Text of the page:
I also question whether US air attacks will do much to change things. (It seems almost as though we're acting like parents intent upon spanking a misbehaving child -- when we secretly know that spanking almost never changes behavior, and just makes the kids more adept at avoiding punishment. Spanking the kid, however, does make the parent feel he or she has done something about the problem. Maybe that's what the U.S. effort is all about -- just do something, regardless of the results.

Posted by: Walt Sherrill at September 13, 2013 08:16 PM | Permalink to this comment Permalink

First of all, A. Sullivan, like potato chips, is overrated. His over-hyped sexual orientation is the only thing separating him from being an unadulterated snooze. So he's a gay snooze and likely feasts regularly on potato chips. Nor does it matter for comity's sake if he's your blog pal. Pay him no mind.

Secondly, few grounded adults, with the possible exception of those who eat pizza with a fork, use the word breezily. It disrupts the social order. Please cease and desist. Even the lord of language Oscar Wilde decried its application, and he once used, yes, myrrh and cassia to describe tears.

Speaking of tears, please don't disappear. We need your macro-view, even with its breezilies. Besides, no pause, hibernation, or time travel will induce an equanimity in you or in anyone one that could come close to putting a retrospective analytical smiley face on Obama's Syrian kabuki dance. There is too much oil leaking, too much egg on his face, too much of a train wreck. You'd need to age beyond Methuselah to figure out a way to spin our geopolitical footprint in Syria as anything more than primitive and obscene.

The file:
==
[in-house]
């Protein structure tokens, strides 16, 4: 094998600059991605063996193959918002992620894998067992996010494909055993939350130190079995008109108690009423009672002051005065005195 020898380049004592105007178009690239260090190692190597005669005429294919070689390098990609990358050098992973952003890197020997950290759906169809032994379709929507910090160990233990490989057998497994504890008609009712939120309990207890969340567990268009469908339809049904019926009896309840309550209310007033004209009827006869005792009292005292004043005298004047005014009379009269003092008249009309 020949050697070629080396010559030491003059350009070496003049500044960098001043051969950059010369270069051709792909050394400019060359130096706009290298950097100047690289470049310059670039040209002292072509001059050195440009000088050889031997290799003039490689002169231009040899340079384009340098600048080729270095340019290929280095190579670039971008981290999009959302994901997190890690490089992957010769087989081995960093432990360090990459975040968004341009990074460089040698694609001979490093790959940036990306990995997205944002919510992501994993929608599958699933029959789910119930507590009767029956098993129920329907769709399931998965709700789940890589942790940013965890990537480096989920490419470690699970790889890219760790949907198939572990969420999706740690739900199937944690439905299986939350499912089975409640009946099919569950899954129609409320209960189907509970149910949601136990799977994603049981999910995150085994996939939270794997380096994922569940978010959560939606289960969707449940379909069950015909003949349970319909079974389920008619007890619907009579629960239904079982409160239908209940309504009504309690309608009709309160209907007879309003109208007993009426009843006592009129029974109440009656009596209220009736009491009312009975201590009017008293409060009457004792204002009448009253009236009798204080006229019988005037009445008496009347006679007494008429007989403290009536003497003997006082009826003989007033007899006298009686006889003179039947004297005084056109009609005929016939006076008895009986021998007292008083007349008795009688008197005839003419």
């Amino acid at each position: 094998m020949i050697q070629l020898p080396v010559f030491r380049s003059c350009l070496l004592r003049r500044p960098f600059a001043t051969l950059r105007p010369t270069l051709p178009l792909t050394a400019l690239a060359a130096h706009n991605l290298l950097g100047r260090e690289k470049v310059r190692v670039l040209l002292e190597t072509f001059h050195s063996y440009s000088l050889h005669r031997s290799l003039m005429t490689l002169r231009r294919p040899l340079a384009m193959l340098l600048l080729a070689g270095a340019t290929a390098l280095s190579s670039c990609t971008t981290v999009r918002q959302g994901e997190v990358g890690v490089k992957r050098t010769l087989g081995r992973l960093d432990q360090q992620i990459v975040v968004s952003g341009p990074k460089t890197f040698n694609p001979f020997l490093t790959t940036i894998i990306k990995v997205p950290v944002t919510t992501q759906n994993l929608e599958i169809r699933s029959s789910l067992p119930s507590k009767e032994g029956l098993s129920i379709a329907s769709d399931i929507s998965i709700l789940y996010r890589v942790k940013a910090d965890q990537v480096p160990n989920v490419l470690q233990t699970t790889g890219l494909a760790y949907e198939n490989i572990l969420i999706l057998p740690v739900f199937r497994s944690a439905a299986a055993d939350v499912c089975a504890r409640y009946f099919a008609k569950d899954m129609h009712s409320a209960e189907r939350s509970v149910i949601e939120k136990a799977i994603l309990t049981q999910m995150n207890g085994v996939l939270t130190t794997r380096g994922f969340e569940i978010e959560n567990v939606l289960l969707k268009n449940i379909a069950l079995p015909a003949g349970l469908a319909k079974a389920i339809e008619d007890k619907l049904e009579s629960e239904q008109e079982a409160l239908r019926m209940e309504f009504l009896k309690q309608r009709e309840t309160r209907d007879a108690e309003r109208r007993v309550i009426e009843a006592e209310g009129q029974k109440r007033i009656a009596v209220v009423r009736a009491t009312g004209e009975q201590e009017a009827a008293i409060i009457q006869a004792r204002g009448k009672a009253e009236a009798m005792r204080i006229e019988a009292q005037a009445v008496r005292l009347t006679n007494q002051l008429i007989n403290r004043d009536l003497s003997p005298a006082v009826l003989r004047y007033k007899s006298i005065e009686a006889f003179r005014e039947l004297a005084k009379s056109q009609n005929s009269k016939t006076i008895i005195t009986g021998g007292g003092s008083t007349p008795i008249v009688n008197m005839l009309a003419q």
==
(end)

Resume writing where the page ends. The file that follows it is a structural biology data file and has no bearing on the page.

What troubles me more isn't even the 11th hour Hail Mary; i.e., Kerry's water cooler diplomacy or the loose lips redux. Better to jaw-jaw than war-war. Hard to believe as it is, I can actually live with the spectre of planet Levant and beyond now relying on the latest three ring circus, with its global assortment of bozos and clowns, to save the day. Team Lavrov, Kerry, Assad and nameless UN inspectors collectively counting, destroying or safeguarding Syria's chemical weapons is not the fox-in-the-hen-house scenario that it appears to be.

What troubles me more is that Obama might be making contact with Dennis Rodman to lead the team, sub rosa, as we speak. Thus, Rome burns all the more as Obama's foreign policy reveals its level 101 imprimatur, as GD goes Buddhist Monk on us, and as the A. Sullivan's of the E-world play hollow tete-a-tete when they ought to be eating pizza with a fork.

Posted by: resh at September 15, 2013 09:09 AM | Permalink to this comment Permalink

Sullivan is hardly one to be commenting on others' rhetorical flourishes. He is one of the blogosphere's top-shelf hysterics.

Your remarks are well-reasoned and sober. Please do not stop on his account! We need *more* voices like yours, not fewer.

Posted by: aravis tarkheena at September 18, 2013 11:55 AM | Permalink to this comment Permalink

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Gregory Djerejian comments intermittently on global politics, finance & diplomacy at this site. The views expressed herein are solely his own and do not represent those of any organization.